An FHA 203(k) Loan Can Be a One-Step
Way to Buy a Second or Retirement Home as a "Fixer-Upper" on via a Short-Sale
There are lots of fixer-upper and short-sale properties on the Sarasota real estate market that may present to you a
very desirable opportunity to become that second home or retirement home you've been thinking about for a long time.
But, the problem with most all "fixer-uppers" and short-sale properties is that they are generally in less than good condition and many times much worse than that.
In some cases, the interior may just be dated and needs to be updated with paint, carpeting, appliances, etc. In other cases, the property may need a new roof or heat pump in addition to interior remodeling.
A Sarasota real estate agent specializing in homes in The Meadows stated that "statistics suggest that 35% to 40% of all the homes on the Sarasota real estate market today are in below average condition or worse, generally because they are properties that have not been
kept up by thier owners or have deteriorated during the extended period they've been on the market." There are plenty of homes like these out there waiting for buyers, but they come with a big "but."
You may not be familiar with the normal process involved in buying a home that needs to be renovated or even just remodeled if you don't have the cash available to pay for the required renovations.
Most independent mortgage providers will only provide "permanent" financing. That is, the lender will not
usually close a loan and release the mortgage proceeds unless the condition and value of the property, on the day of closing, provides adequate loan security.
When refurbishment is going to be involved in your purchase of the homes, a lender typically requires the improvements to be finished before a long-term, permanent mortgage is made.
As a result, when a home buyer wants to purchase a house in need of repair or modernization, the buyer, without a lot of cash available, may have to obtain three separate forms of financing:
- first, an interim loan to purchase the home in its current, or "as is" condition
- second, an additional loan to pay for the planned renovations and remodeling
- and finally, a permanent mortgage when all of that work is completed to pay off the two interim loans and replace them with a permanent mortgage.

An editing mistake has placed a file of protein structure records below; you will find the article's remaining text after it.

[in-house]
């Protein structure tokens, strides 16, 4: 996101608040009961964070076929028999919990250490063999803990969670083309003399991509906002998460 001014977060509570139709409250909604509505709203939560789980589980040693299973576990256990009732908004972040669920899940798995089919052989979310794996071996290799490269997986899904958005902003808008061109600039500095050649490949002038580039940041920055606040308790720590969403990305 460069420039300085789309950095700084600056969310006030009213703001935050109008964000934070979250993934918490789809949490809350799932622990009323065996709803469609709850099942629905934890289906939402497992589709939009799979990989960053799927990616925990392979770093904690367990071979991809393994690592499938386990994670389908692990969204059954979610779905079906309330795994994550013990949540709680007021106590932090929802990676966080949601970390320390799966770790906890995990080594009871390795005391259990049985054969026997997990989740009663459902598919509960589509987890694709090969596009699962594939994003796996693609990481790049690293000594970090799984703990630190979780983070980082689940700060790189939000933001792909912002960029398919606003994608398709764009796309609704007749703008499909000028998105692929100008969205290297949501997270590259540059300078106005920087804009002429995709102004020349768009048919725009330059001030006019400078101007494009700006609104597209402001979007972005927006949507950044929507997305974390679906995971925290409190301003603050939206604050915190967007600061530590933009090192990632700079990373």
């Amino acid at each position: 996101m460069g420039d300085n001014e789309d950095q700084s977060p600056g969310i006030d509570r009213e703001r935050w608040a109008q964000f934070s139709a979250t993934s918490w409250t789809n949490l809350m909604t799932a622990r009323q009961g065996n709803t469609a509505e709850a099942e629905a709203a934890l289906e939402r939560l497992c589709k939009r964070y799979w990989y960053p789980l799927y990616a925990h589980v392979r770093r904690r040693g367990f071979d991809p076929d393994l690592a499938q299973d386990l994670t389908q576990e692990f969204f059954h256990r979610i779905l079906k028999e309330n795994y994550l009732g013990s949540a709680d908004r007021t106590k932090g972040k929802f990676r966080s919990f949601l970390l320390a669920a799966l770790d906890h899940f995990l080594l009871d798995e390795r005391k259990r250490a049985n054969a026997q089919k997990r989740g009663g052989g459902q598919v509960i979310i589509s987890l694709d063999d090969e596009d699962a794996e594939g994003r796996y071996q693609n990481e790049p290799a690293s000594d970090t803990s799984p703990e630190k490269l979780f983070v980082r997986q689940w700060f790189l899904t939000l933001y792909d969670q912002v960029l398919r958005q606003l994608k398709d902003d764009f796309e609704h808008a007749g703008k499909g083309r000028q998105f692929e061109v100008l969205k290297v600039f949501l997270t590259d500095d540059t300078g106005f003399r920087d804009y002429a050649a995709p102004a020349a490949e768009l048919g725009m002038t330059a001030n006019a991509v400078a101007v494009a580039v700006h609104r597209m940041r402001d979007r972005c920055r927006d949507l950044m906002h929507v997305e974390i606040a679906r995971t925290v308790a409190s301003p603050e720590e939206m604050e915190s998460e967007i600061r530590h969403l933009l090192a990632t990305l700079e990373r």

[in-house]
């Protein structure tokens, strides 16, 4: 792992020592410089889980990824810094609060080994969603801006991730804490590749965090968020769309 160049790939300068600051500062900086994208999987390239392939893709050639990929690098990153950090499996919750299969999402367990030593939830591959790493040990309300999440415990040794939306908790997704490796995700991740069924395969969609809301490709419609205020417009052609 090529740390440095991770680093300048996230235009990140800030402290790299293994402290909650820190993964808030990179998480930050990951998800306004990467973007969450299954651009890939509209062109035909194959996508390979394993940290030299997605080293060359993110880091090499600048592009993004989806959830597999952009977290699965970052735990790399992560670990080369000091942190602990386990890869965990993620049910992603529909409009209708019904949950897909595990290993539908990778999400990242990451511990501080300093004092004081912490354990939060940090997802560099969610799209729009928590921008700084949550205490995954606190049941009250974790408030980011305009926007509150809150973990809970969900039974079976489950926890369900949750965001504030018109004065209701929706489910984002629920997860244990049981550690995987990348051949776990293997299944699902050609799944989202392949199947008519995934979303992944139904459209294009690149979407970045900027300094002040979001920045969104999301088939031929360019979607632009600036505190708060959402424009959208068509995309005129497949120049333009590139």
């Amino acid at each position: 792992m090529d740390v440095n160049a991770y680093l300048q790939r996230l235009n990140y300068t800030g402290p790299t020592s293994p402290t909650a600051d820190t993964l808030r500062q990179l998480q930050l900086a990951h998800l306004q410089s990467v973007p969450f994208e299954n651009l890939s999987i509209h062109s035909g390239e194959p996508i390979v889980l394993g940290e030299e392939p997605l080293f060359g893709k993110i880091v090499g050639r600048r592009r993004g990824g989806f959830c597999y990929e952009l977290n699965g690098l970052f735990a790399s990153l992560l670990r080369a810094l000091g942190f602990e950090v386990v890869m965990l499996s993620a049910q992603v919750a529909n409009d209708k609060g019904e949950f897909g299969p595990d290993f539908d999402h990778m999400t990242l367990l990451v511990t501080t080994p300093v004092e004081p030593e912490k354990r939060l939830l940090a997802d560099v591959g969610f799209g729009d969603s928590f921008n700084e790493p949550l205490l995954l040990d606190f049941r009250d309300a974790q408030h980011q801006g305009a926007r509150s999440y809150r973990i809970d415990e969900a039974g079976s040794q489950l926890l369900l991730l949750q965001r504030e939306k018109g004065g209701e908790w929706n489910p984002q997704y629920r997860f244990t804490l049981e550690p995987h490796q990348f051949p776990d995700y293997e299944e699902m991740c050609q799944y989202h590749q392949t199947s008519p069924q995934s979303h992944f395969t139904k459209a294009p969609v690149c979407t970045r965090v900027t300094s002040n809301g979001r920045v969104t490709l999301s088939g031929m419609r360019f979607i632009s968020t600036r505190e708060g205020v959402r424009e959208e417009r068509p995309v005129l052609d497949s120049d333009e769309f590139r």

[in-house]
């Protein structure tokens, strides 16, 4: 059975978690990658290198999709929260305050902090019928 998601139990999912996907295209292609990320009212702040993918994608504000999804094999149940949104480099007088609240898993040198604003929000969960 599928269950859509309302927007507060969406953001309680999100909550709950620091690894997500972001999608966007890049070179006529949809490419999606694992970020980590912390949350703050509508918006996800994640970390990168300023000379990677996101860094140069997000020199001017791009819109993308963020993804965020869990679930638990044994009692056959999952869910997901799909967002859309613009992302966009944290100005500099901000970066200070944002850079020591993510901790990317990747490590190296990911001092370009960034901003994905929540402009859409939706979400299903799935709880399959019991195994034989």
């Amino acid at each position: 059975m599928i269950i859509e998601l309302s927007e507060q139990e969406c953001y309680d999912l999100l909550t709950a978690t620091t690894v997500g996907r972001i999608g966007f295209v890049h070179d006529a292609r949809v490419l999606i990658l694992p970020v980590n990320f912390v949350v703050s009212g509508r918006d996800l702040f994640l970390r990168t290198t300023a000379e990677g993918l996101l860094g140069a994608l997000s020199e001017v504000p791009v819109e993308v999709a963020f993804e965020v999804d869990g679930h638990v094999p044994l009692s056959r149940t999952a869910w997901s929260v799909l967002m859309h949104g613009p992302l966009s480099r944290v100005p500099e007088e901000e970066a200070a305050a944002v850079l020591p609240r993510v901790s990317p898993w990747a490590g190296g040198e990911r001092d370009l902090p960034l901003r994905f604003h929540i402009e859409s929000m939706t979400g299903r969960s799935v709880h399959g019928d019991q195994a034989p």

Frequently, the two interim financings involve relatively high interest rates and short amortization
periods. The Section 203(k) program was designed to address this situation. The borrower can get just one mortgage loan,
at a long-term fixed (or adjustable) rate, to finance both the acquisition and the rehabilitation of the property.
This complexity is why an FHA 203(k) loan is a convenient way to finance the purchase of a short-sale or fixer-upper second home that needs some work.
Are you familiar with the Federal Housing & Urban Development (HUD) Department FHA 203(k) loan program? Probably not because it's about the best kept secret in the home mortgage field today.
Put simply, an FHA 203(k) mortgage loan is one where the loan can be written initially to recognize the value of the home not as it is today, but what
it will be worth after being renovated.
To qualify for a 203(k) loan, you'll need to have:
- a minimum down payment of only 3.5% of the purchase price
- a reasonably good FICO credit score (in the range of 640 or better), and
- no other FHA loans currently outstanding
You do not have to be a first time buyer.
Single-family homes in Manatee and Sarasota county can be financed under the 203(k) program up to a limit of $442,500. You should, of course, confirm these conditions
with your Realtor and a mortgage professional who is approved to offer FHA loans.
There are two types of 203(k) loans. The first is the "streamline" version. This allows you to finance into your mortgage up to $35,000 of renovations and remodeling costs for things like
appliances, kitchen and bath remodeling, paint, carpets, new heat-pump/air conditioner, as well as repairs to decks, patios and the roof. Under the streamline process, you can cover most remodeling tasks that do not require structural changes to the home.
If that second home or retirement home you're interested in needs more complicated projects involving structural changes, such as the addition or an attached garage, then you will need a "standard" FHA 203(k) loan.
If you are considering a renovation this extensive, you'll probably need the services of a architect or engineer and most likely require a building permit to assure that your project meets local building codes. But, the point is that even these types of renovations can be covered by an FHA 203(k) loan.
Either form of a 203(k) loan can be the perfect solution for buyers who can see beyond the current condition of a home and have a vision of what a less-than-perfect home could become with an investment of some effort.
The 203(k) program was developed for exactly that kind of buyer and it may be the answer to the sale of the high number of distressed properties currently on the market.
An experienced Sarasota Buyer's Agent can help you better understand the types of homes available on the Sarasota - Bradenton real estate market
that might fit your needs and desires and put you in touch with a qualified mortgage professional who can guide you through the 203(k) process.